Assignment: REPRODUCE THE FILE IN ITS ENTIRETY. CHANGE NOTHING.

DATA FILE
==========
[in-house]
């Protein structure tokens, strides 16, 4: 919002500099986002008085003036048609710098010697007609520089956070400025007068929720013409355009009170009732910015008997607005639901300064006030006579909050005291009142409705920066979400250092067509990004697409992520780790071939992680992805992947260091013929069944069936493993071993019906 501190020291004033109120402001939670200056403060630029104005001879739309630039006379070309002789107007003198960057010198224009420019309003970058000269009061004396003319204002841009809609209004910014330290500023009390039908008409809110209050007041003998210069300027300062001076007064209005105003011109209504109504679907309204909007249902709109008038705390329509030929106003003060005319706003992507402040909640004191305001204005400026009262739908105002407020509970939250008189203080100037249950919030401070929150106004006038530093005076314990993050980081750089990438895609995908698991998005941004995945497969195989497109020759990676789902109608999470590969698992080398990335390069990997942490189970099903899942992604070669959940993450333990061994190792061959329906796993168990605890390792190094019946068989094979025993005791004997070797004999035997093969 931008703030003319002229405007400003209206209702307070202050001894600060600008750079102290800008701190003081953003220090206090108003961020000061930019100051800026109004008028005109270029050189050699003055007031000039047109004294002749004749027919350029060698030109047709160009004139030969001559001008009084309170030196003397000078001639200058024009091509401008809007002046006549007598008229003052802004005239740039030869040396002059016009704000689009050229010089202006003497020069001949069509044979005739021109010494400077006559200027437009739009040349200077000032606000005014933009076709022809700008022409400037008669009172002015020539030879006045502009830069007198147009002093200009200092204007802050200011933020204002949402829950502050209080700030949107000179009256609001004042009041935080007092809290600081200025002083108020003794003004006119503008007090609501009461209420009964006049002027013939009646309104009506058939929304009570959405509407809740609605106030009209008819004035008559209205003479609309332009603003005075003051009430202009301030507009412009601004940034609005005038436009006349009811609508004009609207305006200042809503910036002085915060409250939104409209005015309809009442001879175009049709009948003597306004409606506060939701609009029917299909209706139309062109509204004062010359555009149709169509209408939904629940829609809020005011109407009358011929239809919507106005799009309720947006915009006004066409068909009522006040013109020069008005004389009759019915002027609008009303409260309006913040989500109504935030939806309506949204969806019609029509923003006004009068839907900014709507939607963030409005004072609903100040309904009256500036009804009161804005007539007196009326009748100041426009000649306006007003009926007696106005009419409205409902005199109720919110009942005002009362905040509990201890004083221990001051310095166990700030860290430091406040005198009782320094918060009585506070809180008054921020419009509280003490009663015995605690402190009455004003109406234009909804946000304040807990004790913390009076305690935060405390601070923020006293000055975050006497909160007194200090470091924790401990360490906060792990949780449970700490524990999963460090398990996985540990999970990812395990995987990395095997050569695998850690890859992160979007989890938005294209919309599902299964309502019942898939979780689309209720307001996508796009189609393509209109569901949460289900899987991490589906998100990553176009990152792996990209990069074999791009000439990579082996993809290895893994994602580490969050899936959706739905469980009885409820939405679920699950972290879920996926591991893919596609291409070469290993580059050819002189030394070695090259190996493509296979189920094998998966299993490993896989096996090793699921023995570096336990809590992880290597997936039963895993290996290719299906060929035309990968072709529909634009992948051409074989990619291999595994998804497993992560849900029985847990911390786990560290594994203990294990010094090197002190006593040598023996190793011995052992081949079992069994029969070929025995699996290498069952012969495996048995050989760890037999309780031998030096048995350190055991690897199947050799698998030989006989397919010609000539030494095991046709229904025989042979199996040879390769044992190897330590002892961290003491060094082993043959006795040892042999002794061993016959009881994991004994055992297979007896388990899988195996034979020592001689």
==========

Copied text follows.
[in-house]
């Protein structure tokens, strides 16, 4: 919002500099986002008085003036048609710098010697007609520089956070400025007068929720013409355009009170009732910015008997607005639901300064006030006579909050005291009142409705920066979400250092067509990004697409992520780790071939992680992805992947260091013929069944069936493993071993019906 501190020291004033109120402001939670200056403060630029104005001879739309630039006379070309002789107007003198960057010198224009420019309003970058000269009061004396003319204002841009809609209004910014330290500023009390039908008409809110209050007041003998210069300027300062001076007064209005105003011109209504109504679907309204909007249902709109008038705390329509030929106003003060005319706003992507402040909640004191305001204005400026009262739908105002407020509970939250008189203080100037249950919030401070929150106004006038530093005076314990993050980081750089990438895609995908698991998005941004995945497969195989497109020759990676789902109608999470590969698992080398990335390069990997942490189970099903899942992604070669959940993450333990061994190792061959329906796993168990605890390792190094019946068989094979025993005791004997070797004999035997093969 931008703030003319002229405007400003209206209702307070202050001894600060600008750079102290800008701190003081953003220090206090108003961020000061930019100051800026109004008028005109270029050189050699003055007031000039047109004294002749004749027919350029060698030109047709160009004139030969001559001008009084309170030196003397000078001639200058024009091509401008809007002046006549007598008229003052802004005239740039030869040396002059016009704000689009050229010089202006003497020069001949069509044979005739021109010494400077006559200027437009739009040349200077000032606000005014933009076709022809700008022409400037008669009172002015020539030879006045502009830069007198147009002093200009200092204007802050200011933020204002949402829950502050209080700030949107000179009256609001004042009041935080007092809290600081200025002083108020003794003004006119503008007090609501009461209420009964006049002027013939009646309104009506058939929304009570959405509407809740609605106030009209008819004035008559209205003479609309332009603003005075003051009430202009301030507009412009601004940034609005005038436009006349009811609508004009609207305006200042809503910036002085915060409250939104409209005015309809009442001879175009049709009948003597306004409606506060939701609009029917299909209706139309062109509204004062010359555009149709169509209408939904629940829609809020005011109407009358011929239809919507106005799009309720947006915009006004066409068909009522006040013109020069008005004389009759019915002027609008009303409260309006913040989500109504935030939806309506949204969806019609029509923003006004009068839907900014709507939607963030409005004072609903100040309904009256500036009804009161804005007539007196009326009748100041426009000649306006007003009926007696106005009419409205409902005199109720919110009942005002009362905040509990201890004083221990001051310095166990700030860290430091406040005198009782320094918060009585506070809180008054921020419009509280003490009663015995605690402190009455004003109406234009909804946000304040807990004790913390009076305690935060405390601070923020006293000055975050006497909160007194200090470091924790401990360490906060792990949780449970700490524990999963460090398990996985540990999970990812395990995987990395095997050569695998850690890859992160979007989890938005294209919309599902299964309502019942898939979780689309209720307001996508796009189609393509209109569901949460289900899987991490589906998100990553176009990152792996990209990069074999791009000439990579082996993809290895893994994602580490969050899936959706739905469980009885409820939405679920699950972290879920996926591991893919596609291409070469290993580059050819002189030394070695090259190996493509296979189920094998998966299993490993896989096996090793699921023995570096336990809590992880290597997936039963895993290996290719299906060929035309990968072709529909634009992948051409074989990619291999595994998804497993992560849900029985847990911390786990560290594994203990294990010094090197002190006593040598023996190793011995052992081949079992069994029969070929025995699996290498069952012969495996048995050989760890037999309780031998030096048995350190055991690897199947050799698998030989006989397919010609000539030494095991046709229904025989042979199996040879390769044992190897330590002892961290003491060094082993043959006795040892042999002794061993016959009881994991004994055992297979007896388990899988195996034979020592001689």